I only bring this up because no other Timberwolves scored in double figures besides Love, Pekovic and Martin– the usual suspects. Cunningham is just below .448 percent on the year and Luc Richard Mbah a Moute is at .485, but it’s not as if LRMAM is a sustainable source of offense. This isn’t a new question, but this bench is definitely a concern for  a team with serious playoff aspirations.

At 13-14, the Timberwolves are far from hapless, but at 27 games you wonder how much of the true nature of the team you are seeing and how much room they have to grow. 56 games is still a lot of games, but some of the things that we were seeing or were hoping to see have begun to fade. And that could just be from the nature of the ebbs and flows of the season, but for a team with playoff aspirations, not being able to defend or shoot efficiently is a problem. Or this is just impatience showing through, and I’m just fucking tired and everything is fine because we’re just 27 games in. Then I look at a team like the Lakers and their circumstances and wonder how they’ve managed to exceed their expectations. Maybe our expectations and predictions don’t mean anything and they just make more sense together. Rather, what if they complement each other better as a team versus just having a few players complement each other well.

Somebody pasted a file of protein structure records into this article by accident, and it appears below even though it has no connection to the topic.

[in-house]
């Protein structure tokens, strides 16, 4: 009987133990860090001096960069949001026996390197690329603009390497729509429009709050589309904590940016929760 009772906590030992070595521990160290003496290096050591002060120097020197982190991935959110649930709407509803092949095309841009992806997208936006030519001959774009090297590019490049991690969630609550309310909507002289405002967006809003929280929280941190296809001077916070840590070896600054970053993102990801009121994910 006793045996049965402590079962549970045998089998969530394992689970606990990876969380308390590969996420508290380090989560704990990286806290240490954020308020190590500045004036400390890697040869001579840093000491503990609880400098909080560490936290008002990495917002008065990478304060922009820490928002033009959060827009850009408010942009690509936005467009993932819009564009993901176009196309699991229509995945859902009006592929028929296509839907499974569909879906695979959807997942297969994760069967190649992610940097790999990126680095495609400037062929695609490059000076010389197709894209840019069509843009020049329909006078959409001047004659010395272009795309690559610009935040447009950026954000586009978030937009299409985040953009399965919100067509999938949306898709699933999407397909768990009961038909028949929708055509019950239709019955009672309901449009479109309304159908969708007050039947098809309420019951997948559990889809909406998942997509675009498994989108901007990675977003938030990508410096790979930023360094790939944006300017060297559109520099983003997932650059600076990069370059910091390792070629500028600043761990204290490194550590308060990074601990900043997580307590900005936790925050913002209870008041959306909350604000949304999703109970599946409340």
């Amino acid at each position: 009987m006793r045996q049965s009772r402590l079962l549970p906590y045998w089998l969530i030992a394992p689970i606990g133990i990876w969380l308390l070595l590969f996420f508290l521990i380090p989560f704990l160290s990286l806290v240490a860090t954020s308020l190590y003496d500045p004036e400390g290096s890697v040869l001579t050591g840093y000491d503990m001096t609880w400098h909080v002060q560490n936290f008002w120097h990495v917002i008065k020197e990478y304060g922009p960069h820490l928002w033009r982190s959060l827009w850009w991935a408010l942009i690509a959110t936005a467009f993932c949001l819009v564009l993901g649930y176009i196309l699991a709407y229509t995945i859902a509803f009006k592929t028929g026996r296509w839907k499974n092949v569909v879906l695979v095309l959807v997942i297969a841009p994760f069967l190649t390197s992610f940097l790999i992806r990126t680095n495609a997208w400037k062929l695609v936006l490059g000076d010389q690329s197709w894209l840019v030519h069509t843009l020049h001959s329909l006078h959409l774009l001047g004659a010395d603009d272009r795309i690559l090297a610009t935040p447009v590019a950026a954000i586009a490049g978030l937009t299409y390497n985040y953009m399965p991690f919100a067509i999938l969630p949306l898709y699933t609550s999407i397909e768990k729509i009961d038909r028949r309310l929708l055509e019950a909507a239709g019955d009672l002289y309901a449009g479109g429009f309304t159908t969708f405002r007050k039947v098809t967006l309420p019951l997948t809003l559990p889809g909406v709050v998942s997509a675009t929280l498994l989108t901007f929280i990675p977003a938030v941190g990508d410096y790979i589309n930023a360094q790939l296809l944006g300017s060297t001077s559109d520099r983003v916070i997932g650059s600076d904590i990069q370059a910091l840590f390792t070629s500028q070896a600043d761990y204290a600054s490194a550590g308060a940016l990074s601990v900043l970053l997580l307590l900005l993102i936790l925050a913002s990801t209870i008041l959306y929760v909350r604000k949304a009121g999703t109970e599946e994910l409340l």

Whatever. I might be stupid, I might be onto something or on something (I’m not on something, FYI.) At this point in the season we may have expected to have more questions answered, even though it doesn’t feel this way. This was a game of runs, but ultimately a game that should have been won. The momentum was there when they took the lead at the end of the first half, but let it slip early in the first, and spent the rest of the game see-sawing before letting it ultimately get away.